• Watch out for innovation theater. Most big companies struggle with innovation, and for good reason: It’s incredibly hard to look beyond what made you successful today and bet on the new ventures that will make you succeed in the future. Short-term ROI often dictates the path ahead, and it is tempting to launch some of the quick wins designed to look impressive to stockholders. But don’t be fooled; If you truly want to innovate, you need a clear vision and strategy, sufficient funding, senior leadership ownership and alignment, and the right organizational structure.

  • Explore new engagement models, such as venture studios (partnerships around startup creation) and the “venture client model” pioneered in BMW’s Startup Garage (commercial partnerships/pilots with startups). As the market is rapidly moving away from costly corporate accelerators, creative, versatile, and cost-effective alternatives stand by to help you improve your return on innovation activities.

To the final point, it was interesting to note that the audience (innovation leads from pan-European large companies) was much more familiar with some of the more accessible models, like partnerships, events, and competitions. In fact, we opened the session explaining how Europe’s large companies lag significantly behind their US counterparts in terms of M&A activities. This not only means valuable talent and technology is gravitating towards the US, but also that Europe’s larger companies are (most likely) not reinventing themselves sufficiently for the next 10–20 years to come.

Results from live poll during Corporate x Startup Summit 2019.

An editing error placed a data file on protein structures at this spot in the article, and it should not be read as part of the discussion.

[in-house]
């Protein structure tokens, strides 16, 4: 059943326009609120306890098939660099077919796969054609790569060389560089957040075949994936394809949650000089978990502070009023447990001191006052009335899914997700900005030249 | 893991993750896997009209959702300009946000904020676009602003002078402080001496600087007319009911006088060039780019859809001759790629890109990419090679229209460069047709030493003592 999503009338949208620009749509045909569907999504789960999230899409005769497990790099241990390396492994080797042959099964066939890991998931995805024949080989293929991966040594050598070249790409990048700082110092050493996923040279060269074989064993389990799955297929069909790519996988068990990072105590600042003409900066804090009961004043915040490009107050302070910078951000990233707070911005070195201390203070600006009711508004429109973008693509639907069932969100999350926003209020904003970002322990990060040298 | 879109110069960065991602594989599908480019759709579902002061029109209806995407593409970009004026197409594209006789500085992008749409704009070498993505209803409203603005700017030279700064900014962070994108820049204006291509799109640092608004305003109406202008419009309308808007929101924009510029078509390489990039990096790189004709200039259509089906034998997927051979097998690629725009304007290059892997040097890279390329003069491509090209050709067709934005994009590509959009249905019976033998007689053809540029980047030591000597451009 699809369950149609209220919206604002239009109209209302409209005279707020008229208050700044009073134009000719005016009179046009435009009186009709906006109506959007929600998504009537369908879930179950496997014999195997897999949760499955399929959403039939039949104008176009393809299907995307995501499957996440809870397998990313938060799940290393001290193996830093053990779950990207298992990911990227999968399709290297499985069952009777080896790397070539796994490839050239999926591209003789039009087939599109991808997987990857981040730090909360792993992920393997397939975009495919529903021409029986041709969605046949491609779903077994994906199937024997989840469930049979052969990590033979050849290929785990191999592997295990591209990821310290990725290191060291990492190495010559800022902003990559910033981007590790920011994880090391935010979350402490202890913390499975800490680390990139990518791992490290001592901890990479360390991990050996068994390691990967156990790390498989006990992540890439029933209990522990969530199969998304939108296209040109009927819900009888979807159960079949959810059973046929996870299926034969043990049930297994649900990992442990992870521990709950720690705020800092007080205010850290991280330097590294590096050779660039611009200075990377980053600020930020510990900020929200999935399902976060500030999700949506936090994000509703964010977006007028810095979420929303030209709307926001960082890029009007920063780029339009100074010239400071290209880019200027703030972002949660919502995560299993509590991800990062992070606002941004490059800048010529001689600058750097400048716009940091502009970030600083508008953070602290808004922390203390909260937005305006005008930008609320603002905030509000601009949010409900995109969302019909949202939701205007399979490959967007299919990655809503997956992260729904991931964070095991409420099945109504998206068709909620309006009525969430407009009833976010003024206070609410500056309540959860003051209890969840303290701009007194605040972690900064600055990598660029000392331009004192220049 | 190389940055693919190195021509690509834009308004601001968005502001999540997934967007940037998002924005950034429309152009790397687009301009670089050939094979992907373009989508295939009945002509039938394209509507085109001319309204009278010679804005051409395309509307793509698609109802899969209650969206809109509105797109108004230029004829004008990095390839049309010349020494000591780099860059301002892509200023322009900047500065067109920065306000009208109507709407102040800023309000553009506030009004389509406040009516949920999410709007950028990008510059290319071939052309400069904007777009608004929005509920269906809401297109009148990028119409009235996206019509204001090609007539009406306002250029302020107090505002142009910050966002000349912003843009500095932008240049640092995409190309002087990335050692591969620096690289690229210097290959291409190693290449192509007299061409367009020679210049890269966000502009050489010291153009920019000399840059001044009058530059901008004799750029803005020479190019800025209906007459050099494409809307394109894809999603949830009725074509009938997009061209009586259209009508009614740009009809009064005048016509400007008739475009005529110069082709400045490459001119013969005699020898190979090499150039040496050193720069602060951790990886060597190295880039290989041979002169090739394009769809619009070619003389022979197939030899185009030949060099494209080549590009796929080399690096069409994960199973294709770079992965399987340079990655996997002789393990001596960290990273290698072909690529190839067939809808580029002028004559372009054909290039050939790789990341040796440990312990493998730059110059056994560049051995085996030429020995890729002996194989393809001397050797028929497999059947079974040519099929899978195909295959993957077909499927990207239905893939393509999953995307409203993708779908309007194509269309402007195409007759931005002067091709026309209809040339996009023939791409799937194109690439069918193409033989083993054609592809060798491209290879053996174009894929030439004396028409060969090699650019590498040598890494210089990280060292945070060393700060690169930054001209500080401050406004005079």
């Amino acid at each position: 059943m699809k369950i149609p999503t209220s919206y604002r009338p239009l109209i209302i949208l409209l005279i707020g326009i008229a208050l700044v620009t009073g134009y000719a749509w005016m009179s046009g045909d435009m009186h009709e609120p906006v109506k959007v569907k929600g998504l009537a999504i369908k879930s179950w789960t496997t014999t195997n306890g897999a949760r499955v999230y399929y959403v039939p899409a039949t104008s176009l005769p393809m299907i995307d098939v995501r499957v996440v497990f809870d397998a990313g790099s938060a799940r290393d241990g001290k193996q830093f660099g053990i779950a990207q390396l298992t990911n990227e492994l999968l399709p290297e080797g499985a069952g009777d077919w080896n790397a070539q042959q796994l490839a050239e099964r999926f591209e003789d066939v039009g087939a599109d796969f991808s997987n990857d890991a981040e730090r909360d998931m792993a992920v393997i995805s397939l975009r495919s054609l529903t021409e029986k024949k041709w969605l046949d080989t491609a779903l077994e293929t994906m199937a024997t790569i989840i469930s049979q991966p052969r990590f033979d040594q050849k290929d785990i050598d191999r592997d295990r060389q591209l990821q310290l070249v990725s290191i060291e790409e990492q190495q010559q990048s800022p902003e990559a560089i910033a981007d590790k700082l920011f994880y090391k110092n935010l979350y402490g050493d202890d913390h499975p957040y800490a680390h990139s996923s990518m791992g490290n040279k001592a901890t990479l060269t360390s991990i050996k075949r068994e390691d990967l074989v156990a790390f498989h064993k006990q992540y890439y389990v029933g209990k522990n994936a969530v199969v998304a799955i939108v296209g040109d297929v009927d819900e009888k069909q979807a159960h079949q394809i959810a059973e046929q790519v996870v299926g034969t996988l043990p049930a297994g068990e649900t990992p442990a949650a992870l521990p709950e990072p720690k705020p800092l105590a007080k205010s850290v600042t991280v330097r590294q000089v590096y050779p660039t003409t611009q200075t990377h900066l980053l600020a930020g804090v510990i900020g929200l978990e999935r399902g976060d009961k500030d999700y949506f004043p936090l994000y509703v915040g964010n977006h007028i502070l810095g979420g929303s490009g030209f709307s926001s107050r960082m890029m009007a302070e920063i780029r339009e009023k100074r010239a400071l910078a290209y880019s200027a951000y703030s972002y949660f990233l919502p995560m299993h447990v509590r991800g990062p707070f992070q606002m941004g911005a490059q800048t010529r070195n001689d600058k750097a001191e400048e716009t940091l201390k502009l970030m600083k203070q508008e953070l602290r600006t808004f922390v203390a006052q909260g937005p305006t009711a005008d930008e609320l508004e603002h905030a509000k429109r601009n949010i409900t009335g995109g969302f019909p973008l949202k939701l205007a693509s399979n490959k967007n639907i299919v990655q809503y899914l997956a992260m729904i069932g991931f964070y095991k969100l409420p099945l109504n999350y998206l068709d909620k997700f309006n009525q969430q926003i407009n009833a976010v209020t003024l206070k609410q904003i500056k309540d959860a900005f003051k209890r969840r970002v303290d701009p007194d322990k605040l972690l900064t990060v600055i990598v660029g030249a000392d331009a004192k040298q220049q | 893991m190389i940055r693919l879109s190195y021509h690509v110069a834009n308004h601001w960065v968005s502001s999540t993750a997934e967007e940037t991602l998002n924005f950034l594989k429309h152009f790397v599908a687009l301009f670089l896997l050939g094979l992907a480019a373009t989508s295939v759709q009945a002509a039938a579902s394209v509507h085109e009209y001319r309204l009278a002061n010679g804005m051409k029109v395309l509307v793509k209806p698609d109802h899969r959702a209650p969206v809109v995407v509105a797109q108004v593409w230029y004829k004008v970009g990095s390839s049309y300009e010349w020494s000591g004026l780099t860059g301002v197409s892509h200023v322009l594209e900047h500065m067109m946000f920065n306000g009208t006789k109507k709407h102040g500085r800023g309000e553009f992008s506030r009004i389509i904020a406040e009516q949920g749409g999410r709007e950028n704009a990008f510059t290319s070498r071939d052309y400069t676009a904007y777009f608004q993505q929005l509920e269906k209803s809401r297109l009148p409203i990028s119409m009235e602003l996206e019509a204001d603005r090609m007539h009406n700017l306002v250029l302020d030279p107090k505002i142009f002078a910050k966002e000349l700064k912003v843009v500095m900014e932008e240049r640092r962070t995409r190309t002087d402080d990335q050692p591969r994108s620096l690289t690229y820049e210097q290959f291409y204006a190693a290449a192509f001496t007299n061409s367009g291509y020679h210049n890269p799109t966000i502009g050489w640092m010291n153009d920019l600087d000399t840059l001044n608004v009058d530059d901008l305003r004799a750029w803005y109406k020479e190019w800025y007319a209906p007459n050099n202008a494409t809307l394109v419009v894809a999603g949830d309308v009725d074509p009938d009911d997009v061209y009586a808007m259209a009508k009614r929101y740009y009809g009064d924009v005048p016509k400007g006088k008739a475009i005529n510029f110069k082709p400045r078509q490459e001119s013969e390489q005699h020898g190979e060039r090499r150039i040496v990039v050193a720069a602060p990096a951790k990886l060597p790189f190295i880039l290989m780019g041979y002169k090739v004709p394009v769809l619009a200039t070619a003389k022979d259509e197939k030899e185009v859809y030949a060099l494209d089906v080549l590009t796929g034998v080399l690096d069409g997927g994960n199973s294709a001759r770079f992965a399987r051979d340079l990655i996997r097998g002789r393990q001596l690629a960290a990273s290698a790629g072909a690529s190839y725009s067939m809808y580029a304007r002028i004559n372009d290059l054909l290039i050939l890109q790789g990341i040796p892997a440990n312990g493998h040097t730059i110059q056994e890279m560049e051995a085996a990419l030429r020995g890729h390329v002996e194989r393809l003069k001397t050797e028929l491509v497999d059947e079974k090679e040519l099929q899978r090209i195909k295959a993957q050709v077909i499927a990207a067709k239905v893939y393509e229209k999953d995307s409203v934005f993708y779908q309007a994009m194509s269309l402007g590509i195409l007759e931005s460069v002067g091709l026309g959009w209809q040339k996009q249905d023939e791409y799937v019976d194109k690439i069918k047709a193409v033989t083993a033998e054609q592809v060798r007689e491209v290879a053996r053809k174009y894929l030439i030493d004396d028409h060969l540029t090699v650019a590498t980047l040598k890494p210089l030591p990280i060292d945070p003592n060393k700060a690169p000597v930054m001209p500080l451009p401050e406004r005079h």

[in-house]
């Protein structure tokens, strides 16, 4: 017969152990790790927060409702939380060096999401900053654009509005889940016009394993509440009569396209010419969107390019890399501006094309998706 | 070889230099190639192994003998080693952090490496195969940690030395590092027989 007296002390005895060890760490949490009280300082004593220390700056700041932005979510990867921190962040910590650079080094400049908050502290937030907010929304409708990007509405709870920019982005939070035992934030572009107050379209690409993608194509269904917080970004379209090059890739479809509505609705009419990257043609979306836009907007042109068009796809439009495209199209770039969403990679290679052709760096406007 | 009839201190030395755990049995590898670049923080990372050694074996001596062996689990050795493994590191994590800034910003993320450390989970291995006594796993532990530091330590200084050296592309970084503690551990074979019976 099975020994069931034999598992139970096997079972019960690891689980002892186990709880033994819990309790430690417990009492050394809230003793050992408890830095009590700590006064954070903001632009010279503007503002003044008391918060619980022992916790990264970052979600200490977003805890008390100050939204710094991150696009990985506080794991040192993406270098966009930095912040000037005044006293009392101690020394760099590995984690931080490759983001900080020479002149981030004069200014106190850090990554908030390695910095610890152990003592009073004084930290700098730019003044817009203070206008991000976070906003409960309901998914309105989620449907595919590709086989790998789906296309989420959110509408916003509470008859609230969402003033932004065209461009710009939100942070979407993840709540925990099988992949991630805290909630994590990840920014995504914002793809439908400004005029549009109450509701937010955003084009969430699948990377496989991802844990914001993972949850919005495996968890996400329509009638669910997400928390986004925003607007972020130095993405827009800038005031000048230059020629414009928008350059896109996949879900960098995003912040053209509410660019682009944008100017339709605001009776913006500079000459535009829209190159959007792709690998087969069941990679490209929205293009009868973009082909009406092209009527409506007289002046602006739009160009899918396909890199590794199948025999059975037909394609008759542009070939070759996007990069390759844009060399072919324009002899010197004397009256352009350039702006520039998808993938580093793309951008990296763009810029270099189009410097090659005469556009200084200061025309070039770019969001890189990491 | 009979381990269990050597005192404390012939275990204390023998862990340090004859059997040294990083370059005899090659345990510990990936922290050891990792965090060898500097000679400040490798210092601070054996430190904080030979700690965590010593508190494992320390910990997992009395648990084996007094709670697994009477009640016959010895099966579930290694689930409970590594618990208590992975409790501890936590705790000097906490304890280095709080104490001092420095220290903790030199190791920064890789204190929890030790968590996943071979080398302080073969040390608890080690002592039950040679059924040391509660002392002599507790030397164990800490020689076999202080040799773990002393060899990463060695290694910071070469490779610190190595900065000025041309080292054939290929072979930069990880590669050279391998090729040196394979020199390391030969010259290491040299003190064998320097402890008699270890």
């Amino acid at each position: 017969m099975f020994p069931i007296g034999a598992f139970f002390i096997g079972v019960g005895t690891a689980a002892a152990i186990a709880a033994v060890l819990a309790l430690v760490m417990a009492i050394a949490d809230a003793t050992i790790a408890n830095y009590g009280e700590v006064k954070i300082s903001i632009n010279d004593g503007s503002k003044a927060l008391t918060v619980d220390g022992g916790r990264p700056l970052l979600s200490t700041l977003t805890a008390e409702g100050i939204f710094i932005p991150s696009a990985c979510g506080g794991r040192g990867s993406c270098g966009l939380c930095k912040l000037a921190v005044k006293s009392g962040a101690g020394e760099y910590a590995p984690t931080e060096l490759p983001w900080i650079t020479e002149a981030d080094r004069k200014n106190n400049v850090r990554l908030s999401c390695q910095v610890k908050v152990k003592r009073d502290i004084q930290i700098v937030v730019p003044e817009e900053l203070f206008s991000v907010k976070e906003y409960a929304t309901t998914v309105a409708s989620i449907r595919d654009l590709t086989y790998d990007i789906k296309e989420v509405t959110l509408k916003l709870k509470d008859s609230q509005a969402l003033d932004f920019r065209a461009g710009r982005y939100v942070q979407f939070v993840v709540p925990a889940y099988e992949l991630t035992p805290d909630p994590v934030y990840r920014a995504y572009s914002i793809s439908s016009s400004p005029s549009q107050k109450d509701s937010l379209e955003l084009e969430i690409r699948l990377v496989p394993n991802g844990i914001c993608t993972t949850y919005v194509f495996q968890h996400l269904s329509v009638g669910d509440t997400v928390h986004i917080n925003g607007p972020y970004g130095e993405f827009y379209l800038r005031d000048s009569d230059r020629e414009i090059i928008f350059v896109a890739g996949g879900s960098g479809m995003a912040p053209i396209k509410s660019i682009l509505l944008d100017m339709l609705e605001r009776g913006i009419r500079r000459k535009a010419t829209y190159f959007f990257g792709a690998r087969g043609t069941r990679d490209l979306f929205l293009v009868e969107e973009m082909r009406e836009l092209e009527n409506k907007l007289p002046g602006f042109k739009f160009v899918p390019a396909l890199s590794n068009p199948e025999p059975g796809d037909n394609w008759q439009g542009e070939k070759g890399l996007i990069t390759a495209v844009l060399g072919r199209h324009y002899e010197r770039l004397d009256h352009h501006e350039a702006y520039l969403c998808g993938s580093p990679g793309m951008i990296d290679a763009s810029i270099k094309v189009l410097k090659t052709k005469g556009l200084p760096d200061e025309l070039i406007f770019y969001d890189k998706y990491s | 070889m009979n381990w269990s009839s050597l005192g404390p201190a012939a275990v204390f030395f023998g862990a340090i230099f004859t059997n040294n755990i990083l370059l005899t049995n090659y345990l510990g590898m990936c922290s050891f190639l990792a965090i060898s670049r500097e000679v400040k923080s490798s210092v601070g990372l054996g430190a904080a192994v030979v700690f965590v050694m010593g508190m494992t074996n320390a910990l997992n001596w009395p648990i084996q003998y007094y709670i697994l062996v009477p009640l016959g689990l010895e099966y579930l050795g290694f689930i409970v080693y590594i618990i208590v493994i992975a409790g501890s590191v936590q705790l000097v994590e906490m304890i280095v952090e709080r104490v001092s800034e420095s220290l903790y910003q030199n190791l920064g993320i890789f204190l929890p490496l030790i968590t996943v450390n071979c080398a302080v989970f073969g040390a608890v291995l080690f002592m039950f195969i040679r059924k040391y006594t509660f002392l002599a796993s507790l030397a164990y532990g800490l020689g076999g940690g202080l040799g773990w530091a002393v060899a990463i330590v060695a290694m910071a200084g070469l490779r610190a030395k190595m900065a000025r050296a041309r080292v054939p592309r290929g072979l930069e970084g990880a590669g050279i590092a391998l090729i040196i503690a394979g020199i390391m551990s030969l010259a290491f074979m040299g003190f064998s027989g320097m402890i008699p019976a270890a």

At the Corporate x Startup Summit we particularly set out to explore a new path for European corporations, given cultural and historic differences. One that would go beyond just mimicking Silicon Valley’s venture and accelerator models, and set both startups and large companies up for success. But the conversations throughout the day made us reflect on the mission at hand; perhaps it is more about setting the right expectations both ways, and leading by example inside large organizations, one pilot at a time. After all, successful startup engagement is a marathon, not a sprint.

We would like to thank all of our speakers and panelists for being open and honest about the challenges and opportunities found in corporate startup engagement. Large companies and startups need each other on this journey, and we are truly excited to continue the work and discussion within this space. Stay tuned for more initiatives throughout 2020.

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If you want to know more about corporate ventures and startup engagements, please do not hesitate to reach out to us.